How to curb Hawaii’s greenhouse gas emissions? Legislators to consider carbon tax for polluters (big and small)

Visible white smoke emitted from the Kapolei Power Plant. (Image: Hawaii News Now)
Visible white smoke emitted from the Kapolei Power Plant. (Image: Hawaii News Now)
Updated: Dec. 3, 2018 at 9:05 PM HST
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HONOLULU (HawaiiNewsNow) - As public discourse heats up over climate change, state lawmakers will consider a new carbon tax to push consumers to make more eco-friendly choices.

The proposed carbon tax would not only be paid for by motorists, but also by large producers of carbon emissions like power plants, airlines and shipping companies.

“The idea is to make it economy wide so all of the innovation would be driven to less carbon intensive uses,” said state Sen. Karl Rhoads (D-Downtown), who plans to introduce the measure.

Some consumers said they’d be willing to be taxed to protect the environment from greenhouse gases.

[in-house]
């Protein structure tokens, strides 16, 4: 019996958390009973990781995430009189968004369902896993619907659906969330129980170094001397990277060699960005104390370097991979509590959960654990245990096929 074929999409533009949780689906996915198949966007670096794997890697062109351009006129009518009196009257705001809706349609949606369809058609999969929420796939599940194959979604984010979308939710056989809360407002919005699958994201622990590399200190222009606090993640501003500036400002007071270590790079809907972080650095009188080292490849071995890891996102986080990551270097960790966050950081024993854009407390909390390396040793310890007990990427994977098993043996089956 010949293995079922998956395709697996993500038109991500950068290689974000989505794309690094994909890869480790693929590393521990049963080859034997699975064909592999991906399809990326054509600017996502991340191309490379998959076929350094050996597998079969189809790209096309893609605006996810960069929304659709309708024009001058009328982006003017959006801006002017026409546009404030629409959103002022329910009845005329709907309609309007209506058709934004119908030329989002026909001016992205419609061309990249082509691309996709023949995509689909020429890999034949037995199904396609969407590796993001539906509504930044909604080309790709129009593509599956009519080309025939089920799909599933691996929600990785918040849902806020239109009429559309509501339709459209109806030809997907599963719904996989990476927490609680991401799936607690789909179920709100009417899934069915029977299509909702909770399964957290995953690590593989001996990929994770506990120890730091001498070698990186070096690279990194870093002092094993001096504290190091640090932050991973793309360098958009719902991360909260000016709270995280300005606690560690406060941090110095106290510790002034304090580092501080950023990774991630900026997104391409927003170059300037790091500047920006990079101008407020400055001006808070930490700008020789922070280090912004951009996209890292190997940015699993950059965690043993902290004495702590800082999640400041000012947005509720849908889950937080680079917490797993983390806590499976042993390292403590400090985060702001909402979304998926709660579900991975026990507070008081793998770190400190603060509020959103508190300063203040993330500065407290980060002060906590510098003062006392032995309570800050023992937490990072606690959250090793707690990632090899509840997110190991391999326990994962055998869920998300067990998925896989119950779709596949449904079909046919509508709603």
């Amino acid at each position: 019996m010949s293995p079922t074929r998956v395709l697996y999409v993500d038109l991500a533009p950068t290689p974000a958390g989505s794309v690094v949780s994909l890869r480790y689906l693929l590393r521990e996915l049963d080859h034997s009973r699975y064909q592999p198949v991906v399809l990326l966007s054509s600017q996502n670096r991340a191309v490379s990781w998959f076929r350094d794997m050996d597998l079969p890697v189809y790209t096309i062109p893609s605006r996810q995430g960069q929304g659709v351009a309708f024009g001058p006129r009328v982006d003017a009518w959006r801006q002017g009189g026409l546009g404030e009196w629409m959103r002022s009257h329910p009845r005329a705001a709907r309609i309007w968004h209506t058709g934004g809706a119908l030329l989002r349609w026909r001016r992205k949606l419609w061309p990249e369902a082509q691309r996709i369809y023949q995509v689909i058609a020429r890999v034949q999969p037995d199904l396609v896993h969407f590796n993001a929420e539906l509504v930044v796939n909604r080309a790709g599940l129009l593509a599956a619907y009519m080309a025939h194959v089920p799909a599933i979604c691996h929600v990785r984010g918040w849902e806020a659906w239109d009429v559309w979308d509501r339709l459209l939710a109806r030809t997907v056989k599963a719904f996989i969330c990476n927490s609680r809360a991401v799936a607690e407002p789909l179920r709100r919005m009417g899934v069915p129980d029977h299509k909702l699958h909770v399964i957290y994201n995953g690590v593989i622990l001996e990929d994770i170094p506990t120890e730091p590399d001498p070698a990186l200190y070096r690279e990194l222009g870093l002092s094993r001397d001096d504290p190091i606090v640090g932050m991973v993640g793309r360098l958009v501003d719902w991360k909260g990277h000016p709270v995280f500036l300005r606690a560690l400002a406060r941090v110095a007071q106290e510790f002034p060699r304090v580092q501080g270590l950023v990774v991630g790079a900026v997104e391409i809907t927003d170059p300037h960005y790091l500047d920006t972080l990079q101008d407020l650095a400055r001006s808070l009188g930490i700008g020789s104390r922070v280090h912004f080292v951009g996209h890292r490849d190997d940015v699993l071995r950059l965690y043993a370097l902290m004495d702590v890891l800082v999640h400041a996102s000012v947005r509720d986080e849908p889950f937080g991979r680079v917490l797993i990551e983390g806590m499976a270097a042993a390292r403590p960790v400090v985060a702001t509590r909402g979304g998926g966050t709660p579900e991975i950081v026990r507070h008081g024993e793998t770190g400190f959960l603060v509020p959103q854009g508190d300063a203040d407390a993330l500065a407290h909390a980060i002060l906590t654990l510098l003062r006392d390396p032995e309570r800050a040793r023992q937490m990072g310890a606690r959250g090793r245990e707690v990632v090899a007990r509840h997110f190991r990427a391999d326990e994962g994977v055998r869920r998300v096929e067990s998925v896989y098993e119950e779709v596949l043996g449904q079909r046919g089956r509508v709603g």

“Maybe it would force people to conserve more or think about being environmentally friendly,” said Kakaako resident Suzanne Finney.

Hawaii resident Annie Oh thinks the proposed carbon tax would help the environment.

“I think it will push people to switch to energy-efficient and electric cars and I think it will be better for the environment," Oh said.

However, others think the proposed carbon tax is unfair.

“You’re charging somebody more money just to have an old car," said Gavin Webber, who lives in Mililani.

“Living in town is going to be more expensive than living than Kapolei or Mililani, so if that’s where they can find shelter why should they pay more for having a job in town.”

The measure is being backed by experts who say greenhouse gasses must be reduced to limit the damage of climate change.

A recent federal report found that Hawaii will face about $19 billion in damage by the year 2100 from rising sea levels alone.

“It’s doom and gloom. All of the scenarios are very bad if we don’t stop pumping so much carbon in the air," Rhoads said.

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